Politicians and policymakers understandably stress the specificity of their own countries—their circumstances, needs, and achievements. Every country is of course different. But economics aspires to generality, and noting specific successes and failures here and there is little help unless we can interpret what they imply. It is unhelpful to select only the comparisons and generalizations that suit one’s prejudices: for example, those who do see important lessons from the Chinese case for Eastern Europe often reject any analogies with Latin American countries, whereas those relying on the general features of stabilization in Latin America find such strongly specific characteristics in China as to make it irrelevant for Eastern Europe.
Our models and methods help us to make allowances for the clearly relevant differences, and cross-country comparisons are our only hope of constructing counterfactuals. In any case, it is certainly not my purpose here to evaluate various countries’ policies and their relative success—that is hard enough even when the initial conditions are much more similar than they were in Eastern Europe in 1989—but rather to look for generalizations (a representative sample of comparisons and generalizations in the literature might include European Commission, 1991; Portes, 1993; Blanchard and others, 1994; and European Bank for Reconstruction and Development, 1994).
The Importance of Rents
In a fundamental sense, transformation is all about economic rents and income distribution. That is in good part why it is transformation, rather than a smooth transition. Distortions create rents, which in turn create rigidities, resistance to change. In these conditions, economic agents do not so much seek rents but rather seek to protect those rents they have. That is a major source of inertia. It is hard to identify the rents; but if one could, and then proceed to eliminate them all, the government would fall immediately. And such a wrenching redistribution would doubtless be highly inequitable, too.
More concretely, some claim that the initial capital stock in Eastern Europe, both physical and human, was almost entirely unusable or wrongly allocated but not transferable. Experience has shown that this is false. At the same time, however, clear losers are emerging, such as the many who are forced to retire prematurely or simply to withdraw from the labor force when their jobs disappear, because they cannot be moved or retrained. This, in turn, gives some justification, not merely on political but also on equity grounds, for not trying to reduce pension entitlements too drastically even though they are an immense and growing burden on state budgets. The older generation suffered longer under communism, may have lost their savings in a burst of “corrective” inflation, and will have less time to enjoy the fruits of a protracted transformation.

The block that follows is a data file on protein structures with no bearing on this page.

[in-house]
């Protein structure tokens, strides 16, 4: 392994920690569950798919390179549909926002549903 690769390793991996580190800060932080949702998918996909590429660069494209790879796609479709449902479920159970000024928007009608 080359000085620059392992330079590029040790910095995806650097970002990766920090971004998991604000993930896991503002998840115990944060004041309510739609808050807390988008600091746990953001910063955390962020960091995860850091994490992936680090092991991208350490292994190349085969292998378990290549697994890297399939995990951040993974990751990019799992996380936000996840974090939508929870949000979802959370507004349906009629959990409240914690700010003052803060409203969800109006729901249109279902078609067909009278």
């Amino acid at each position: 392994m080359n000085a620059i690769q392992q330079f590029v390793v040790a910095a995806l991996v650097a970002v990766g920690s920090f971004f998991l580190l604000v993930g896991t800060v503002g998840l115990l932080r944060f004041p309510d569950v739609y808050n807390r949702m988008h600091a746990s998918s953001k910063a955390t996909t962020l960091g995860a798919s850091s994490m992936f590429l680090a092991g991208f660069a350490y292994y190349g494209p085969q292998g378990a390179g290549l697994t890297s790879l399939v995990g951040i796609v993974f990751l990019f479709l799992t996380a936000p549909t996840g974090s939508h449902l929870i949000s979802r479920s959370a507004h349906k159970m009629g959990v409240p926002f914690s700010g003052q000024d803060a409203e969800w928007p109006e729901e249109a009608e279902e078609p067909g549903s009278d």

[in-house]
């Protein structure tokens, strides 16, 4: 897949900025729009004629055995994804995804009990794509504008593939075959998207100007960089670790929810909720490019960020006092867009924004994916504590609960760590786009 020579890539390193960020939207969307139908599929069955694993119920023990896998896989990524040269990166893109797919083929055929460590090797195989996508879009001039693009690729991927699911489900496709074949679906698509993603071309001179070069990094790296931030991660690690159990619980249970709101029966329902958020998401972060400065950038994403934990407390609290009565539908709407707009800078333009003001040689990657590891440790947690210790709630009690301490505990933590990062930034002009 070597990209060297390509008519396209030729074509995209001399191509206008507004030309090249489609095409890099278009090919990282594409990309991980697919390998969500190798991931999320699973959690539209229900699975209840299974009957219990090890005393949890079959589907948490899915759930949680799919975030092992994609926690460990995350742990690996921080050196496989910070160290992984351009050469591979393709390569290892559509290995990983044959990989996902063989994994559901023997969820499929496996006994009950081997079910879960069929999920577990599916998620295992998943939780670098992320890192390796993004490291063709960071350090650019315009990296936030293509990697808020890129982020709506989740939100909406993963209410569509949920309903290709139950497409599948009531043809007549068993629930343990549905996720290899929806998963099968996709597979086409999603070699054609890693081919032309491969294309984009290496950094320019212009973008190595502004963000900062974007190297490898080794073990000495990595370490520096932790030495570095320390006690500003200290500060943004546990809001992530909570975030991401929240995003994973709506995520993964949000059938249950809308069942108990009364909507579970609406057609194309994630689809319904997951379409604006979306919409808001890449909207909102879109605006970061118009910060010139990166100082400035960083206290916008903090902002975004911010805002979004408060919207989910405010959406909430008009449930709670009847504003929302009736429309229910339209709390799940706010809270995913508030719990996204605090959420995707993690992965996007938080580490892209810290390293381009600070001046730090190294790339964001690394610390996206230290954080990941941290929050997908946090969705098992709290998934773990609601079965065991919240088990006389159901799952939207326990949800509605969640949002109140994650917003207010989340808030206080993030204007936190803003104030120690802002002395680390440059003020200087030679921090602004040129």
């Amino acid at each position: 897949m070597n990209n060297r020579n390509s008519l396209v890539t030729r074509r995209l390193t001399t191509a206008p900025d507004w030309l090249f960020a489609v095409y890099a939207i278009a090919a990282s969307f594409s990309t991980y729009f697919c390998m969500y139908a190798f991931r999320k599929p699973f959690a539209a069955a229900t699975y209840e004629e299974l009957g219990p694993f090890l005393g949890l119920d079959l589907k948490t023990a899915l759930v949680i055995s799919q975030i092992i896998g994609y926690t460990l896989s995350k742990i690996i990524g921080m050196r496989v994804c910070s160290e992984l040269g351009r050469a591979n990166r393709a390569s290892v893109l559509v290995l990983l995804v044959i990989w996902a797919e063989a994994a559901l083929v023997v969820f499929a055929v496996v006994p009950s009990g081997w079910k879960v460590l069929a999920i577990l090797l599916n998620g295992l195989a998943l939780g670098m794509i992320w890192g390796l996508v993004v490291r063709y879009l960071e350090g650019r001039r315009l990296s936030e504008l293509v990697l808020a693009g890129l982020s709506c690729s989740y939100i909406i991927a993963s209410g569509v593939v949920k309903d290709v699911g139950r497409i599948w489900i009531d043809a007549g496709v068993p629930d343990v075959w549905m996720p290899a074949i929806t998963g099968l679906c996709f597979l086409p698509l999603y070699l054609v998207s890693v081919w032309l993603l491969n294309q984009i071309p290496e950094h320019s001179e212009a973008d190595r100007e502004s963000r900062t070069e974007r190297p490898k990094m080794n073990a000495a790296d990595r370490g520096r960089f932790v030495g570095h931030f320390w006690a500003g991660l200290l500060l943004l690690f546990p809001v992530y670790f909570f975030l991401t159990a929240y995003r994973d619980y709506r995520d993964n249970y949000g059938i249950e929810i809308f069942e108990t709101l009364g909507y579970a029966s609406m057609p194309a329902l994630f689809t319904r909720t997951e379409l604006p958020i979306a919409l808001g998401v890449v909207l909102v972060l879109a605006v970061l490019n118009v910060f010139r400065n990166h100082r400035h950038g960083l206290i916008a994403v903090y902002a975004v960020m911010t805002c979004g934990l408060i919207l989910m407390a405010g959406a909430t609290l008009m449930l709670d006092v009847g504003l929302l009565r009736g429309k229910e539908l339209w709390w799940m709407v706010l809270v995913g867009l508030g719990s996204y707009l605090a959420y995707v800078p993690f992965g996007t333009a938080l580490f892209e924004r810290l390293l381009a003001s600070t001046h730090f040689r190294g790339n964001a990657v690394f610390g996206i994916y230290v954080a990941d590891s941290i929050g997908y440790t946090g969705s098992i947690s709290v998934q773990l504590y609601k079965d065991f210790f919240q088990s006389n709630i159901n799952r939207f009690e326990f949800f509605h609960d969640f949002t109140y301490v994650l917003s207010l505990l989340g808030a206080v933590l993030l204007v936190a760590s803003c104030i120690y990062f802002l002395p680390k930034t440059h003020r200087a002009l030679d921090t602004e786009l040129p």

Good News and Bad News
Considerable progress has been achieved, even in Russia. Farther west, the relative stability of transformation-oriented economic policies through elections and major political swings testifies to credible regime changes in several countries besides the Central European four. Liberalization has been a considerable success, though some of its distributional consequences have been drastic and unfortunate. Price adjustment has been remarkably rapid, except for the remaining controlled prices; in general, goods prices are more flexible than we might have thought and are more likely to adjust to international relative prices quickly. This may be partly a result of the comprehensiveness of the liberalization and the concomitant substantial increases in the overall price level. Stabilization has also succeeded in most of the cases in which it was necessary and feasible, following fairly similar “heterodox” approaches with multiple anchors.
Opening up to market-oriented trade, with relatively liberal trade policies, has brought a successful reorientation of trade flows to the West, especially the European Union. Current account convertibility has proved sustainable where it has been introduced. And correspondingly, policymakers in these countries have been able to conduct a constructive dialogue with the Bretton Woods institutions. There is more good news, including substantial institutional change—but that is not what this paper is about.
Why were the transformation programs not more successful, more quickly? Two reasons stand out: some of their architects thought it would be easy; and the specificities of these economies were not fully understood, nor their implications appreciated, even by domestic policymakers. Here, I mean not so much the country-specific differences in initial conditions, but rather the differences between economic transformation and either postwar reconstruction or the experience of developing countries.